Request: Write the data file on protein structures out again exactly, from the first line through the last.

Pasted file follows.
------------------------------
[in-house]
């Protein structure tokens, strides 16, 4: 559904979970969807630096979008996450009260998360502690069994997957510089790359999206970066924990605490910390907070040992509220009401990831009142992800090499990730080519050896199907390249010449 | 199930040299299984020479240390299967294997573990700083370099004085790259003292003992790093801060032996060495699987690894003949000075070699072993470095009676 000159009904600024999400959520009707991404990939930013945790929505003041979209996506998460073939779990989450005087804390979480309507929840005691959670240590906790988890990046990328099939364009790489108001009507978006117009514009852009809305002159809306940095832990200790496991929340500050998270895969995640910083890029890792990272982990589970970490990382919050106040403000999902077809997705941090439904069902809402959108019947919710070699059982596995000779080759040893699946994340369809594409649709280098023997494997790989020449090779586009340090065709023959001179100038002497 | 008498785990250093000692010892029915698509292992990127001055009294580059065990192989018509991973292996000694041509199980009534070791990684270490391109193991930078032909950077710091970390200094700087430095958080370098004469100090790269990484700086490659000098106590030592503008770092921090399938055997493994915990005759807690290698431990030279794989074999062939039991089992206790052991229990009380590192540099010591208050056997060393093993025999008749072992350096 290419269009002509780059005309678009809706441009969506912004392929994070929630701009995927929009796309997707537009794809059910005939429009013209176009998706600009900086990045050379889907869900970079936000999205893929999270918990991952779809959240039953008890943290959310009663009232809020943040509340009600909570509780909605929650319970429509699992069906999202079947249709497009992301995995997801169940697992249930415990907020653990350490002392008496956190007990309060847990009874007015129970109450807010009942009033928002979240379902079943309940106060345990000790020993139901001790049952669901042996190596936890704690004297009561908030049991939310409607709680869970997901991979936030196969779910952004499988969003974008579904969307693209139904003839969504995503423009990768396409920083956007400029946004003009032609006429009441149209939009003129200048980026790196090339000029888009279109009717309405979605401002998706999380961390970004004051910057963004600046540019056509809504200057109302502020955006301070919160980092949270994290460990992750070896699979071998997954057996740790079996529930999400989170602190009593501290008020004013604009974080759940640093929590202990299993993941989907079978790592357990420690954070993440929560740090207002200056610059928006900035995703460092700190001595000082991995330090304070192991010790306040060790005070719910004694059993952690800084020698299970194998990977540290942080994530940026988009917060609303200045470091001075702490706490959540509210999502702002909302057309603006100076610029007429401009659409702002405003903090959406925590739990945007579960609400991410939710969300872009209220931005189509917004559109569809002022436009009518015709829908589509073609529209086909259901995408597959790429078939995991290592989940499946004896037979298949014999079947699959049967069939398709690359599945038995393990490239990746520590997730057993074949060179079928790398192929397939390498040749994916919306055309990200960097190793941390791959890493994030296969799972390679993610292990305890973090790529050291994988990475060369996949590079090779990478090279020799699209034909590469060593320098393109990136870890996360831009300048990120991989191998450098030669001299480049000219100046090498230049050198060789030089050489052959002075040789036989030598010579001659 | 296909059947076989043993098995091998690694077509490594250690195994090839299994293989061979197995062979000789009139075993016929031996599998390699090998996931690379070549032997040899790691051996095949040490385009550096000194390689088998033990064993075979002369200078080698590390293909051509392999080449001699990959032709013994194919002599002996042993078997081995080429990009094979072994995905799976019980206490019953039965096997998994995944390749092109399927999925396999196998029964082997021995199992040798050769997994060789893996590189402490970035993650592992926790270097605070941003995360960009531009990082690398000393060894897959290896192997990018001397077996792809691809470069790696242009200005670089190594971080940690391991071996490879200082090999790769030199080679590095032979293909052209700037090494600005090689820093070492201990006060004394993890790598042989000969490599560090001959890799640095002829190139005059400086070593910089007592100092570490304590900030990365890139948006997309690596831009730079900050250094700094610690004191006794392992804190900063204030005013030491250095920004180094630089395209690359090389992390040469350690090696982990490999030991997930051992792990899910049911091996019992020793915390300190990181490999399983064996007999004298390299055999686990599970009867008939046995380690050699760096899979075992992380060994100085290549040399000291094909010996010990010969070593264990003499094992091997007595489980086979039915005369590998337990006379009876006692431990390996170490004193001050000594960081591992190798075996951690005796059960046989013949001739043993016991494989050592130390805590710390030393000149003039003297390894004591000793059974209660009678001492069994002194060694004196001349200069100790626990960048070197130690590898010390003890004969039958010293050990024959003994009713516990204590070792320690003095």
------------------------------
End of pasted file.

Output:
[in-house]
């Protein structure tokens, strides 16, 4: 559904979970969807630096979008996450009260998360502690069994997957510089790359999206970066924990605490910390907070040992509220009401990831009142992800090499990730080519050896199907390249010449 | 199930040299299984020479240390299967294997573990700083370099004085790259003292003992790093801060032996060495699987690894003949000075070699072993470095009676 000159009904600024999400959520009707991404990939930013945790929505003041979209996506998460073939779990989450005087804390979480309507929840005691959670240590906790988890990046990328099939364009790489108001009507978006117009514009852009809305002159809306940095832990200790496991929340500050998270895969995640910083890029890792990272982990589970970490990382919050106040403000999902077809997705941090439904069902809402959108019947919710070699059982596995000779080759040893699946994340369809594409649709280098023997494997790989020449090779586009340090065709023959001179100038002497 | 008498785990250093000692010892029915698509292992990127001055009294580059065990192989018509991973292996000694041509199980009534070791990684270490391109193991930078032909950077710091970390200094700087430095958080370098004469100090790269990484700086490659000098106590030592503008770092921090399938055997493994915990005759807690290698431990030279794989074999062939039991089992206790052991229990009380590192540099010591208050056997060393093993025999008749072992350096 290419269009002509780059005309678009809706441009969506912004392929994070929630701009995927929009796309997707537009794809059910005939429009013209176009998706600009900086990045050379889907869900970079936000999205893929999270918990991952779809959240039953008890943290959310009663009232809020943040509340009600909570509780909605929650319970429509699992069906999202079947249709497009992301995995997801169940697992249930415990907020653990350490002392008496956190007990309060847990009874007015129970109450807010009942009033928002979240379902079943309940106060345990000790020993139901001790049952669901042996190596936890704690004297009561908030049991939310409607709680869970997901991979936030196969779910952004499988969003974008579904969307693209139904003839969504995503423009990768396409920083956007400029946004003009032609006429009441149209939009003129200048980026790196090339000029888009279109009717309405979605401002998706999380961390970004004051910057963004600046540019056509809504200057109302502020955006301070919160980092949270994290460990992750070896699979071998997954057996740790079996529930999400989170602190009593501290008020004013604009974080759940640093929590202990299993993941989907079978790592357990420690954070993440929560740090207002200056610059928006900035995703460092700190001595000082991995330090304070192991010790306040060790005070719910004694059993952690800084020698299970194998990977540290942080994530940026988009917060609303200045470091001075702490706490959540509210999502702002909302057309603006100076610029007429401009659409702002405003903090959406925590739990945007579960609400991410939710969300872009209220931005189509917004559109569809002022436009009518015709829908589509073609529209086909259901995408597959790429078939995991290592989940499946004896037979298949014999079947699959049967069939398709690359599945038995393990490239990746520590997730057993074949060179079928790398192929397939390498040749994916919306055309990200960097190793941390791959890493994030296969799972390679993610292990305890973090790529050291994988990475060369996949590079090779990478090279020799699209034909590469060593320098393109990136870890996360831009300048990120991989191998450098030669001299480049000219100046090498230049050198060789030089050489052959002075040789036989030598010579001659 | 296909059947076989043993098995091998690694077509490594250690195994090839299994293989061979197995062979000789009139075993016929031996599998390699090998996931690379070549032997040899790691051996095949040490385009550096000194390689088998033990064993075979002369200078080698590390293909051509392999080449001699990959032709013994194919002599002996042993078997081995080429990009094979072994995905799976019980206490019953039965096997998994995944390749092109399927999925396999196998029964082997021995199992040798050769997994060789893996590189402490970035993650592992926790270097605070941003995360960009531009990082690398000393060894897959290896192997990018001397077996792809691809470069790696242009200005670089190594971080940690391991071996490879200082090999790769030199080679590095032979293909052209700037090494600005090689820093070492201990006060004394993890790598042989000969490599560090001959890799640095002829190139005059400086070593910089007592100092570490304590900030990365890139948006997309690596831009730079900050250094700094610690004191006794392992804190900063204030005013030491250095920004180094630089395209690359090389992390040469350690090696982990490999030991997930051992792990899910049911091996019992020793915390300190990181490999399983064996007999004298390299055999686990599970009867008939046995380690050699760096899979075992992380060994100085290549040399000291094909010996010990010969070593264990003499094992091997007595489980086979039915005369590998337990006379009876006692431990390996170490004193001050000594960081591992190798075996951690005796059960046989013949001739043993016991494989050592130390805590710390030393000149003039003297390894004591000793059974209660009678001492069994002194060694004196001349200069100790626990960048070197130690590898010390003890004969039958010293050990024959003994009713516990204590070792320690003095």